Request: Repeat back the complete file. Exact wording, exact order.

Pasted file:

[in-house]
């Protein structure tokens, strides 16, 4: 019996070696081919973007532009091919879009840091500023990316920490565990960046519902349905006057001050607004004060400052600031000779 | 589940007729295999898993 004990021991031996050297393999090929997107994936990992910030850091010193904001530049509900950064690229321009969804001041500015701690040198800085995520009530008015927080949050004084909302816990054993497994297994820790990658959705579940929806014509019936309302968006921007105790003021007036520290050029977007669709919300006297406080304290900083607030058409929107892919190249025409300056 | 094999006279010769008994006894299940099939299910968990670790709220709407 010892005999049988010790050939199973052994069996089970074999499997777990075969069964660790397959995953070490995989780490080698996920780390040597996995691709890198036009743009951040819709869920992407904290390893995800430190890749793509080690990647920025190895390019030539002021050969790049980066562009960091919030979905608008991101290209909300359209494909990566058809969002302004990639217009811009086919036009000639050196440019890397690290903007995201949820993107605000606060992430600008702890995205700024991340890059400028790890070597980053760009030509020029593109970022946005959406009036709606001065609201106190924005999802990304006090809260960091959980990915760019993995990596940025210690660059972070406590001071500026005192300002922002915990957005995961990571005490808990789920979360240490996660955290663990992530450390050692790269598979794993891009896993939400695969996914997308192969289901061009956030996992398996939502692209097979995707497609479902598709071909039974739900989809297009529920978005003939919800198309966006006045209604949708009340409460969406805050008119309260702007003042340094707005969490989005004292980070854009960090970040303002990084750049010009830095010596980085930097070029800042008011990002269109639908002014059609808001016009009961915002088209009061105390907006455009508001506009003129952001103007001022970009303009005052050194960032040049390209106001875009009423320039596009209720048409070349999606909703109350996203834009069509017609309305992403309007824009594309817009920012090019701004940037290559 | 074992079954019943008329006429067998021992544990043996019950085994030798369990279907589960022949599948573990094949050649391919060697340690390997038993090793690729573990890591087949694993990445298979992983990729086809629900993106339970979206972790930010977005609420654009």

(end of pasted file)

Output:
[in-house]
């Protein structure tokens, strides 16, 4: 019996070696081919973007532009091919879009840091500023990316920490565990960046519902349905006057001050607004004060400052600031000779 | 589940007729295999898993 004990021991031996050297393999090929997107994936990992910030850091010193904001530049509900950064690229321009969804001041500015701690040198800085995520009530008015927080949050004084909302816990054993497994297994820790990658959705579940929806014509019936309302968006921007105790003021007036520290050029977007669709919300006297406080304290900083607030058409929107892919190249025409300056 | 094999006279010769008994006894299940099939299910968990670790709220709407 010892005999049988010790050939199973052994069996089970074999499997777990075969069964660790397959995953070490995989780490080698996920780390040597996995691709890198036009743009951040819709869920992407904290390893995800430190890749793509080690990647920025190895390019030539002021050969790049980066562009960091919030979905608008991101290209909300359209494909990566058809969002302004990639217009811009086919036009000639050196440019890397690290903007995201949820993107605000606060992430600008702890995205700024991340890059400028790890070597980053760009030509020029593109970022946005959406009036709606001065609201106190924005999802990304006090809260960091959980990915760019993995990596940025210690660059972070406590001071500026005192300002922002915990957005995961990571005490808990789920979360240490996660955290663990992530450390050692790269598979794993891009896993939400695969996914997308192969289901061009956030996992398996939502692209097979995707497609479902598709071909039974739900989809297009529920978005003939919800198309966006006045209604949708009340409460969406805050008119309260702007003042340094707005969490989005004292980070854009960090970040303002990084750049010009830095010596980085930097070029800042008011990002269109639908002014059609808001016009009961915002088209009061105390907006455009508001506009003129952001103007001022970009303009005052050194960032040049390209106001875009009423320039596009209720048409070349999606909703109350996203834009069509017609309305992403309007824009594309817009920012090019701004940037290559 | 074992079954019943008329006429067998021992544990043996019950085994030798369990279907589960022949599948573990094949050649391919060697340690390997038993090793690729573990890591087949694993990445298979992983990729086809629900993106339970979206972790930010977005609420654009």